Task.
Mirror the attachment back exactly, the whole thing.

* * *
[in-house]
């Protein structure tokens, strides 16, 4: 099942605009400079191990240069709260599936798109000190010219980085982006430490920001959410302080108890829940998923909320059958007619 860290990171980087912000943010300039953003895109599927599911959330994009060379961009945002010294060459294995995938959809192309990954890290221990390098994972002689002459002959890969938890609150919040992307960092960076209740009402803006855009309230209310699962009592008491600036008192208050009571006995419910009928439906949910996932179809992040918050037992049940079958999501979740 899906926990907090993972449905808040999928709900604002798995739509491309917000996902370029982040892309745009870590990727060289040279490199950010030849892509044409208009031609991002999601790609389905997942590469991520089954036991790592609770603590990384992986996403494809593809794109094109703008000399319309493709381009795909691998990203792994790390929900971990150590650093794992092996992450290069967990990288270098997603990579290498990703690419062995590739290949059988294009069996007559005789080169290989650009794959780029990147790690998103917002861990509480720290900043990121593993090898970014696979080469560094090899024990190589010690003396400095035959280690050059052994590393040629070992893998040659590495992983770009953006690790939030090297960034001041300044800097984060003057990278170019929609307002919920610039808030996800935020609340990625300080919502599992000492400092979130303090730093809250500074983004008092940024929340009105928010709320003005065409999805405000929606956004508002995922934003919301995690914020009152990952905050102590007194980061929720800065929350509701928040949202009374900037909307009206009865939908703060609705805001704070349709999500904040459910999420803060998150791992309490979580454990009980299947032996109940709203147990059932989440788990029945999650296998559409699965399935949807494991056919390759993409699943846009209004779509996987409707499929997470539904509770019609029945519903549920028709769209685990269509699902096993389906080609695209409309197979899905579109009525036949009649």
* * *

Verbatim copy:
[in-house]
């Protein structure tokens, strides 16, 4: 099942605009400079191990240069709260599936798109000190010219980085982006430490920001959410302080108890829940998923909320059958007619 860290990171980087912000943010300039953003895109599927599911959330994009060379961009945002010294060459294995995938959809192309990954890290221990390098994972002689002459002959890969938890609150919040992307960092960076209740009402803006855009309230209310699962009592008491600036008192208050009571006995419910009928439906949910996932179809992040918050037992049940079958999501979740 899906926990907090993972449905808040999928709900604002798995739509491309917000996902370029982040892309745009870590990727060289040279490199950010030849892509044409208009031609991002999601790609389905997942590469991520089954036991790592609770603590990384992986996403494809593809794109094109703008000399319309493709381009795909691998990203792994790390929900971990150590650093794992092996992450290069967990990288270098997603990579290498990703690419062995590739290949059988294009069996007559005789080169290989650009794959780029990147790690998103917002861990509480720290900043990121593993090898970014696979080469560094090899024990190589010690003396400095035959280690050059052994590393040629070992893998040659590495992983770009953006690790939030090297960034001041300044800097984060003057990278170019929609307002919920610039808030996800935020609340990625300080919502599992000492400092979130303090730093809250500074983004008092940024929340009105928010709320003005065409999805405000929606956004508002995922934003919301995690914020009152990952905050102590007194980061929720800065929350509701928040949202009374900037909307009206009865939908703060609705805001704070349709999500904040459910999420803060998150791992309490979580454990009980299947032996109940709203147990059932989440788990029945999650296998559409699965399935949807494991056919390759993409699943846009209004779509996987409707499929997470539904509770019609029945519903549920028709769209685990269509699902096993389906080609695209409309197979899905579109009525036949009649």